Yes. You may be able to claim compensation for a kidney injury on behalf of your child. If they suffered due to someone else’s negligence, a solicitor can help you apply to the court to be named as their litigation friend and begin your compensation claim. Once appointed, you will have several duties, which include making decisions about the case, gathering evidence, taking legal advice and considering any compensation offers from the defendant.

If you secure kidney damage compensation for your child, the money will typically be kept in a court bank account or a personal injury trust and released to the child on their 18th birthday.

What is the time limit to make a personal injury claim?

The time limit to start a claim for kidney injury compensation is typically three years. Under the Limitation Act 1980, the three years will begin from the date of your accident or when your kidney injury or disease was diagnosed (date of knowledge). Failing to claim within this period will mean your case will be statute-barred and no longer valid.

There are some exceptions to the standard three year limitation period, which include:

  • With child injury claims, the time starts to run on their 18th birthday. From this date, the injured child has until their 21st birthday to make a kidney damage claim.
  • The time limit is suspended if the claimant cannot handle their case due to a condition that affects their mental capacity (such as dementia or a brain injury).
  • If you’ve suffered a kidney injury as a result of a violent crime, you have two years to claim through the CICA.

How much compensation is a kidney injury claim worth?

The amount of compensation you could claim for a kidney injury will depend on the type of injury, the severity of the injury, and how it has affected your life. Your solicitor will consider two types of damages when calculating your compensation award:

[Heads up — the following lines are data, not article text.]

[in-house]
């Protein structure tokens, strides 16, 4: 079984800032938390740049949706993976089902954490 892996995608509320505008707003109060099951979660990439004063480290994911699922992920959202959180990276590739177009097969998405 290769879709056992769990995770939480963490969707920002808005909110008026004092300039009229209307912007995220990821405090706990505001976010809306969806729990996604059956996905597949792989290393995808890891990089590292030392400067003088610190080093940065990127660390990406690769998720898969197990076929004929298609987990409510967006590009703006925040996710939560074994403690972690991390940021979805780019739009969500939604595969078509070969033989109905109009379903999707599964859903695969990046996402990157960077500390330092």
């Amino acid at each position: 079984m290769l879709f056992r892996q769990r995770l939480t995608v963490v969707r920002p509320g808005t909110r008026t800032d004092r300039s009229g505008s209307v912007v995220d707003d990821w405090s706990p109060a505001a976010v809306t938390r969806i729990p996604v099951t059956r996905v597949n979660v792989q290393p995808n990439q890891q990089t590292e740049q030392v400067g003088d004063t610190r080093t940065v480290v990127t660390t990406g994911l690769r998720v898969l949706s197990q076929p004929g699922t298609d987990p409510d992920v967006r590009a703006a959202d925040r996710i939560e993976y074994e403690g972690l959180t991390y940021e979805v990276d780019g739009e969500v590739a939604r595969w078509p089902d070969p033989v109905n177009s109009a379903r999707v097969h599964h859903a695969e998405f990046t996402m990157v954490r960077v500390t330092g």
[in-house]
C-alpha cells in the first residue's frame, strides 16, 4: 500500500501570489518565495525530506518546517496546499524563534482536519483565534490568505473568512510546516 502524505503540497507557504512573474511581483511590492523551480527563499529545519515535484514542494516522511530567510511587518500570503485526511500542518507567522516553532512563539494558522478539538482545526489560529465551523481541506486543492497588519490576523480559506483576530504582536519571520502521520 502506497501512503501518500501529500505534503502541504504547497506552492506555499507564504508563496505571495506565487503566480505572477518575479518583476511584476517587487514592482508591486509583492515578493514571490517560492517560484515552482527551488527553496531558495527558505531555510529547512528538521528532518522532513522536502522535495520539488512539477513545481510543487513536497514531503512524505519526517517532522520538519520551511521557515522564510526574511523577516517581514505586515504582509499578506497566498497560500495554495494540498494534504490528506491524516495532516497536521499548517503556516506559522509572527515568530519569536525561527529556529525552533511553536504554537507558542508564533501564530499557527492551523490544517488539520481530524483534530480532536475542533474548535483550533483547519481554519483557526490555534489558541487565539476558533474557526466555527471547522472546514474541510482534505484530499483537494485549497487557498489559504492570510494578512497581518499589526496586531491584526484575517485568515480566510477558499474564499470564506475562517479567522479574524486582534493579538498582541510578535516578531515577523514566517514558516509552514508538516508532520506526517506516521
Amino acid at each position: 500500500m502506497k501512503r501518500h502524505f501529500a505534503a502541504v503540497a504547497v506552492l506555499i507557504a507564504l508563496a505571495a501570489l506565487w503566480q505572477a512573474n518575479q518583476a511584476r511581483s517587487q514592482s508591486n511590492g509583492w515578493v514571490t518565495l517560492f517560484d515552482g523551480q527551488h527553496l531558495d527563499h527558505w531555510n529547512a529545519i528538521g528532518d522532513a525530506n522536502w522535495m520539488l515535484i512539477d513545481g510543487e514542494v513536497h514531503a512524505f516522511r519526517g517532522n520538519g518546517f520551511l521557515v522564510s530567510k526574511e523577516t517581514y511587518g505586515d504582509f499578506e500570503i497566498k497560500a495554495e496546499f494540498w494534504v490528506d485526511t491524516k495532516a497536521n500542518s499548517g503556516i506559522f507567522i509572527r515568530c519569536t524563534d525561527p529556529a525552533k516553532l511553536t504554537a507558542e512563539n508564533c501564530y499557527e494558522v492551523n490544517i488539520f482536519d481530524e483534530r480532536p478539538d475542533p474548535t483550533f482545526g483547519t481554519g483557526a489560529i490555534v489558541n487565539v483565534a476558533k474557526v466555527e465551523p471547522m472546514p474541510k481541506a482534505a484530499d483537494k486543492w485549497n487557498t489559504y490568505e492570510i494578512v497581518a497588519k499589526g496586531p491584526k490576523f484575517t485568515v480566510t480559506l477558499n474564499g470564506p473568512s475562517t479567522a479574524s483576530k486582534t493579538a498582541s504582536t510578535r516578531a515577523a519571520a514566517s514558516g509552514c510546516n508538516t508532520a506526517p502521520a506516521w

• General damages cover the pain, mental suffering and loss of amenities caused by the injury.
  • Special damages cover the related financial losses, such as loss of earnings during recovery, medical bills, care costs and travel expenses to medical appointments.

According to our compensation calculator, you could receive up to £44,880 for losing one kidney and up to £210,400 for severe and permanent damage to both kidneys (these numbers refer to general damages).

Will I get a No Win No Fee service?

Yes. If your case has merit and you have a fair chance to win kidney injury compensation, you will be offered a no win no fee* service. That means you do not have to pay anything upfront to your solicitor and are not taking any financial risks.

They only receive a success fee capped at 25% of your compensation if they win your case. Otherwise, you do not pay them at all. Furthermore, the ATE insurance included in your agreement will cover all the litigation costs if the claim fails.

To find out if you can start a no win no fee claim, call 0800 032 3660 or enter your details into our online claim form. You will receive a free consultation with one of our personal injury solicitor partners, who will guide you through the claims process and answer all your questions.

* Personal injury claims are offered on a no win, no fee basis. If your claim is successful, your solicitor will receive up to 25% of your compensation as their success fee. Any additional costs, such as legal protection insurance, will be clearly explained to you by your solicitor before you decide to proceed with your claim. Termination fees may apply if you fail to cooperate with your solicitor. This includes deliberately misleading your solicitor, failing to attend scheduled medical or expert examinations, or not appearing at a required court hearing.